- Teaching strategies for self-management is not sufficient for long-term independence.
BACKGROUND & OBJECTIVE
Chronic musculoskeletal pain remains a leading cause of global disability. Self-treatment is encouraged to give people the ability to manage or eliminate their own symptoms. There are multiple tools available for teaching and promoting self-management including physical activity, pain education, lifestyle changes, and mindfulness activities. Techniques like pacing, reconceptualizing pain, stress mitigation, body awareness/control, and decreasing catastrophizing are included in many of these techniques across disciplines.
In the enthusiasm to promote self-efficacy and promote independence in managing pain, there is a push to teaching strategies (1). Strategies alone are insufficient, and this paper explored common impeding and facilitating factors of self-management from the patient perspective. The studies in this review included strategies used by patients and interventions that aided patients.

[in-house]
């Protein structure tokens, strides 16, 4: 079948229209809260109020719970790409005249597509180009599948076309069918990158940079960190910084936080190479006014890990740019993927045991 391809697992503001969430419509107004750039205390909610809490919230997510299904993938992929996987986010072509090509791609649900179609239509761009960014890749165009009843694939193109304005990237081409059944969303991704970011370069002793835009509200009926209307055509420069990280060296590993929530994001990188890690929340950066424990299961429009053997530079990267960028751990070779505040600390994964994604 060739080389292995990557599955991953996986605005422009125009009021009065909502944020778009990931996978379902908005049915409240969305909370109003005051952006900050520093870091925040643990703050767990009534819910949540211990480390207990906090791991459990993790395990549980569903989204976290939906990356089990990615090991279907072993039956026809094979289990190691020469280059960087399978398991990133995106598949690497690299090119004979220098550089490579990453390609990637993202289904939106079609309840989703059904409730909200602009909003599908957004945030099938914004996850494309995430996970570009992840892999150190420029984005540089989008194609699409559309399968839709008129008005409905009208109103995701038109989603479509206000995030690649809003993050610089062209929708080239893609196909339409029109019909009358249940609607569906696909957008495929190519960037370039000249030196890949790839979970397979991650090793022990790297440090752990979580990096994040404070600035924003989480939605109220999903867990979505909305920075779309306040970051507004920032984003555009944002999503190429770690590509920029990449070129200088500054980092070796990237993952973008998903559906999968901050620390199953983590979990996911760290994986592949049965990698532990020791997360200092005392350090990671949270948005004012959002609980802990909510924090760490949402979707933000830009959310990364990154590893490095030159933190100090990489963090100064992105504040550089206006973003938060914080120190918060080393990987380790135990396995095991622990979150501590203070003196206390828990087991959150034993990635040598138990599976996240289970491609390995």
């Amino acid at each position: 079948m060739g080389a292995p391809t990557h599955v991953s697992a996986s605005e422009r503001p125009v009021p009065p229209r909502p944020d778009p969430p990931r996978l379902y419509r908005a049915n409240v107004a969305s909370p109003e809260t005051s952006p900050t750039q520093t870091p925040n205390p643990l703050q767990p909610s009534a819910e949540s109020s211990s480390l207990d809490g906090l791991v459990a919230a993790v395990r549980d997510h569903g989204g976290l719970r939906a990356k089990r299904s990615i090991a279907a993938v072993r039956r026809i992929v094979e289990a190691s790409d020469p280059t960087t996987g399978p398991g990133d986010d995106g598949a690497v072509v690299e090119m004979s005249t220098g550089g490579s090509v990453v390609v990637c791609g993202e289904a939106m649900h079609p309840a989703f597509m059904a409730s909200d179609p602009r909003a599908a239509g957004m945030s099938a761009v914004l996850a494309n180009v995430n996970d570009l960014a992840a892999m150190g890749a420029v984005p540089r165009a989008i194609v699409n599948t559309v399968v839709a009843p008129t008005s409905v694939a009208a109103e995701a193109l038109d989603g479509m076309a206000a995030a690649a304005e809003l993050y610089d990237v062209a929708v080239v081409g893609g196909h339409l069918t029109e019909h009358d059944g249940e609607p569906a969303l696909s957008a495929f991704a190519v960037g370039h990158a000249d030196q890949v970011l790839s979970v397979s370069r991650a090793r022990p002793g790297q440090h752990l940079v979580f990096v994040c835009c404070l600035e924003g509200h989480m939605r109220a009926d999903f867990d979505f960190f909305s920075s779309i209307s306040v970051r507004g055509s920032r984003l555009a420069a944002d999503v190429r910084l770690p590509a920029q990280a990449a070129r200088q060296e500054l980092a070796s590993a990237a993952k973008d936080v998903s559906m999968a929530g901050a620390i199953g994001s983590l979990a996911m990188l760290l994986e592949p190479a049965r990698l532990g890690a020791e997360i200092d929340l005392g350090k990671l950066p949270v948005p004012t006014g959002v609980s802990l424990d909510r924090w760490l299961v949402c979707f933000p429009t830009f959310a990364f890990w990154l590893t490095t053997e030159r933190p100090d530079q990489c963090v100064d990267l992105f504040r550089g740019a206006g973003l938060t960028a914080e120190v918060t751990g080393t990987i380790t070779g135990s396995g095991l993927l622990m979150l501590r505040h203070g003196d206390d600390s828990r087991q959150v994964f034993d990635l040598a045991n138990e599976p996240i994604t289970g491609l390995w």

This review supports the need for establishing the skills and confidence of a person in their own care.
This paper involved electronic search of peer reviewed qualitative or mixed-method studies between 2009 and May 2020 on self-management of musculoskeletal pain. Studies were excluded for being only from the practitioner’s perspective. Studies were appraised with CASP (Critical Appraisal Skills